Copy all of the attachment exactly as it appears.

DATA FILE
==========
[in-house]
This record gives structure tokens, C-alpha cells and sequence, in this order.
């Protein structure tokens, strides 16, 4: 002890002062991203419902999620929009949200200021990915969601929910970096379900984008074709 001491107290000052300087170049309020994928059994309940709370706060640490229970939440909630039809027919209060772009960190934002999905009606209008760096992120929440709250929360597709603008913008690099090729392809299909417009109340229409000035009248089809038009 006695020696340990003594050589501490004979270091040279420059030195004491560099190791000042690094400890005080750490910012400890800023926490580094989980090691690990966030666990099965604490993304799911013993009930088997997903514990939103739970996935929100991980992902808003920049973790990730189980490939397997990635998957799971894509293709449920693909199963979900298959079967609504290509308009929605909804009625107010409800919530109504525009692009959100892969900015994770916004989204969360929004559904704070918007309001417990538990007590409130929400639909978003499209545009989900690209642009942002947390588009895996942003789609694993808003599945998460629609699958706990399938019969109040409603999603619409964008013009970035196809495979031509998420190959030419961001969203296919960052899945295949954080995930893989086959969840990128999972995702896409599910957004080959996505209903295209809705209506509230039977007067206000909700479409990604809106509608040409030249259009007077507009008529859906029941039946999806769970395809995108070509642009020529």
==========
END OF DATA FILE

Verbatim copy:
[in-house]
This record gives structure tokens, C-alpha cells and sequence, in this order.
């Protein structure tokens, strides 16, 4: 002890002062991203419902999620929009949200200021990915969601929910970096379900984008074709 001491107290000052300087170049309020994928059994309940709370706060640490229970939440909630039809027919209060772009960190934002999905009606209008760096992120929440709250929360597709603008913008690099090729392809299909417009109340229409000035009248089809038009 006695020696340990003594050589501490004979270091040279420059030195004491560099190791000042690094400890005080750490910012400890800023926490580094989980090691690990966030666990099965604490993304799911013993009930088997997903514990939103739970996935929100991980992902808003920049973790990730189980490939397997990635998957799971894509293709449920693909199963979900298959079967609504290509308009929605909804009625107010409800919530109504525009692009959100892969900015994770916004989204969360929004559904704070918007309001417990538990007590409130929400639909978003499209545009989900690209642009942002947390588009895996942003789609694993808003599945998460629609699958706990399938019969109040409603999603619409964008013009970035196809495979031509998420190959030419961001969203296919960052899945295949954080995930893989086959969840990128999972995702896409599910957004080959996505209903295209809705209506509230039977007067206000909700479409990604809106509608040409030249259009007077507009008529859906029941039946999806769970395809995108070509642009020529």